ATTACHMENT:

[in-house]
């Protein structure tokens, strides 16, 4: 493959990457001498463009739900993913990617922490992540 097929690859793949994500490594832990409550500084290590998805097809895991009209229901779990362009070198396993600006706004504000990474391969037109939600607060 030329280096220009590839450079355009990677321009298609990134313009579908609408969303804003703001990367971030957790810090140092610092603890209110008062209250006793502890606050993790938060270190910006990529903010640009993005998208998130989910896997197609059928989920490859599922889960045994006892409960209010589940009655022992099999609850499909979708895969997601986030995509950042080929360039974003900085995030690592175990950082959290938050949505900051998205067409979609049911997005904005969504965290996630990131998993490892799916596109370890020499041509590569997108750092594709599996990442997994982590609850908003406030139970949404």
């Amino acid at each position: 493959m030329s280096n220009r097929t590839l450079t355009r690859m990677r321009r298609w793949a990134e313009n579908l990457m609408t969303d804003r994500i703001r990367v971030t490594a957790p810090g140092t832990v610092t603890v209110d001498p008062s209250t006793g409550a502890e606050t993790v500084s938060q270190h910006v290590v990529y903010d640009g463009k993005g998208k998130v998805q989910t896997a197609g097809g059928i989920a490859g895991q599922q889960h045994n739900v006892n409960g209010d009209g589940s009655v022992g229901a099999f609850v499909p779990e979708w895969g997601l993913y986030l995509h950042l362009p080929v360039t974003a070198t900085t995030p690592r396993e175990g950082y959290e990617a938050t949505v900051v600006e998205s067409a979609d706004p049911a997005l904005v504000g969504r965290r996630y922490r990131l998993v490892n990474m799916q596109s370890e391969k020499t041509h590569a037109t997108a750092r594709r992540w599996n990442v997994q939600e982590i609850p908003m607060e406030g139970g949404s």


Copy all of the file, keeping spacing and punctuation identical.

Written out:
[in-house]
């Protein structure tokens, strides 16, 4: 493959990457001498463009739900993913990617922490992540 097929690859793949994500490594832990409550500084290590998805097809895991009209229901779990362009070198396993600006706004504000990474391969037109939600607060 030329280096220009590839450079355009990677321009298609990134313009579908609408969303804003703001990367971030957790810090140092610092603890209110008062209250006793502890606050993790938060270190910006990529903010640009993005998208998130989910896997197609059928989920490859599922889960045994006892409960209010589940009655022992099999609850499909979708895969997601986030995509950042080929360039974003900085995030690592175990950082959290938050949505900051998205067409979609049911997005904005969504965290996630990131998993490892799916596109370890020499041509590569997108750092594709599996990442997994982590609850908003406030139970949404």
């Amino acid at each position: 493959m030329s280096n220009r097929t590839l450079t355009r690859m990677r321009r298609w793949a990134e313009n579908l990457m609408t969303d804003r994500i703001r990367v971030t490594a957790p810090g140092t832990v610092t603890v209110d001498p008062s209250t006793g409550a502890e606050t993790v500084s938060q270190h910006v290590v990529y903010d640009g463009k993005g998208k998130v998805q989910t896997a197609g097809g059928i989920a490859g895991q599922q889960h045994n739900v006892n409960g209010d009209g589940s009655v022992g229901a099999f609850v499909p779990e979708w895969g997601l993913y986030l995509h950042l362009p080929v360039t974003a070198t900085t995030p690592r396993e175990g950082y959290e990617a938050t949505v900051v600006e998205s067409a979609d706004p049911a997005l904005v504000g969504r965290r996630y922490r990131l998993v490892n990474m799916q596109s370890e391969k020499t041509h590569a037109t997108a750092r594709r992540w599996n990442v997994q939600e982590i609850p908003m607060e406030g139970g949404s």